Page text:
WASHINGTON DC – The Office of the Inspector General released a 476 page report Monday says that "seven inaccuracies and omissions" were evident concerning the FBI's first request concerning a FISA request to surveil Trump campaign consultant Carter Page. The Office found 10 other errors in subsequent requests for FISA surveillance.
"We concluded that the failures described above and in this report represent serious performance failures by the supervisory and non-supervisory agents with responsibility over the FISA applications," the report said. "These failures prevented OI from fully performing its gatekeeper function and deprived the decision makers the opportunity to make fully informed decisions.
"Although some of the factual misstatements and omissions we found in this review were arguably more significant than others, we believe that all of them taken together resulted in FISA applications that made it appear that the information supporting probable cause was stronger than was actually the case."
UPDATE: Connecticut US Attorney John Durham responded to the IG's report with a different take. Durham was appointed by U.S. Attorney General William Barr to conduct his own investigation on the FBI's performance in the matter.
“I have the utmost respect for the mission of the Office of Inspector General and the comprehensive work that went into the report prepared by Mr. Horowitz and his staff,” Durham said in a statement. “However, our investigation is not limited to developing information from within component parts of the Justice Department. Our investigation has included developing information from other persons and entities, both in the U.S. and outside of the U.S.”
Durham said that, based on the evidence his team has “collected to date, and while our investigation is ongoing,” he told Horowitz last month “that we do not agree with some of the report’s conclusions as to predication and how the FBI case was opened.”
The IG report concludes:
In the preparation of the FISA applications to surveil Carter Page, the Crossfire Hurricane team failed to comply with FBI policies, and in so doing fell short of what is rightfully expected from a premier law enforcement agency entrusted with such an intrusive surveillance tool. In light of the significant concerns identified with the Carter Page FISA applications and the other issues described in this report, the OIG today initiated an audit that will further examine the FBI's compliance with the Woods Procedures in FISA applications that target U.S. persons in both counterintelligence and counterterrorism investigations.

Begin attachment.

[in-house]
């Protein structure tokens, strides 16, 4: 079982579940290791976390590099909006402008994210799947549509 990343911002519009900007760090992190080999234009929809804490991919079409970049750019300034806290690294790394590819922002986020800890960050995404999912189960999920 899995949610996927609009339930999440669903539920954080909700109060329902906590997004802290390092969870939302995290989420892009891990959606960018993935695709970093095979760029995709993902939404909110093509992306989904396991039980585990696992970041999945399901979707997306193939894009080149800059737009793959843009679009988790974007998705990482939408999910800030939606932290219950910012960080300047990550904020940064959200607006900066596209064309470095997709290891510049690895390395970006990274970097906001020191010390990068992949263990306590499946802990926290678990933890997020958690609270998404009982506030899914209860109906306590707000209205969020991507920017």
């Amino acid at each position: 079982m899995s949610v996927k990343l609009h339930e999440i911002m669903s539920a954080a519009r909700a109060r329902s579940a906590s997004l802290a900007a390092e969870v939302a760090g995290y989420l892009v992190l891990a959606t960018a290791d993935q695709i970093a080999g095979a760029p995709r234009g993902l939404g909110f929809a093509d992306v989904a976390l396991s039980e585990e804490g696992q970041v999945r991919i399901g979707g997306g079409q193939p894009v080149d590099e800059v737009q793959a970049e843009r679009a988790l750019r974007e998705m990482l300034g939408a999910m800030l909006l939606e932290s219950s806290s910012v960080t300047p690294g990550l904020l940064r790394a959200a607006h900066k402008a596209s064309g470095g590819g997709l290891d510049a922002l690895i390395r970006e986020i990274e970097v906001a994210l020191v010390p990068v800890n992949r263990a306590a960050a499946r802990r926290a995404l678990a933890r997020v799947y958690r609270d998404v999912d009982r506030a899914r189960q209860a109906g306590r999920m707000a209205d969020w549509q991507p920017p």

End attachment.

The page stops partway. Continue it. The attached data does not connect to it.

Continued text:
As stated in the report's executive summary, the focus of the report was to investigate the FBI per their actions in being allowed to surveil on an American citizen:
The Department of Justice (Department) Office of the Inspector General (OIG) undertook this review to examine certain actions by the Federal Bureau of Investigation (FBI) and the Department during an FBI investigation opened on July 31, 2016, known as "Crossfire Hurricane," into whether individuals associated with the Donald J. Trump for President Campaign were coordinating, wittingly or unwittingly, with the Russian government's efforts to interfere in the 2016 U.S. presidential election.
Our review included examining:
• The decision to open Crossfire Hurricane and four individual cases on current and former members of the Trump campaign, George Papadopoulos, Carter Page, Paul Manafort, and Michael Flynn; the early investigative steps taken; and whether the openings and early steps complied with Department and FBI policies;
• The FBI's relationship with Christopher Steele, whom the FBI considered to be a confidential human source (CHS); its receipt, use, and evaluation of election reports from Steele; and its decision to close Steele as an FBI CHS;
• Four FBI applications filed with the Foreign Intelligence Surveillance Court (FISC) in 2016 and 2017 to conduct Foreign Intelligence Surveillance Act (FISA) surveillance targeting Carter Page; and whether these applications complied with Department and FBI policies and satisfied the government's obligations to the FISC;
• The interactions of Department attorney Bruce Ohr with Steele, the FBI, Glenn Simpson of Fusion GPS, and the State Department; whether work Ohr's spouse performed for Fusion GPS implicated ethical rules applicable to Ohr; and Ohr's interactions with Department attorneys regarding the Manafort criminal case; and
• The FBI's use of Undercover Employees (UCEs) and CHSs other than Steele in the Crossfire Hurricane investigation; whether the FBI placed any CHSs within the Trump campaign or tasked any CHSs to report on the Trump campaign; whether the use of CHSs and UCEs complied with Department and FBI policies; and the attendance of a Crossfire Hurricane supervisory agent at counterintelligence briefings given to the 2016 presidential candidates and certain campaign advisors.
Steele had been discovered to be “unreliable” involving a case some years earlier, but the FBI needed a name of someone they had worked with before, to Steele was the one they used when they went to a judge for the FISA warrant.
When the FBI realized early in the investigation that it was all a fraud, Comey still raised his hand and swore an oath in front of a judge THREE MORE TIMES to get extensions of the FISA to continue spying on the Trump campaign.
Comey’s FBI is DIRTY, DIRTY, DIRTY.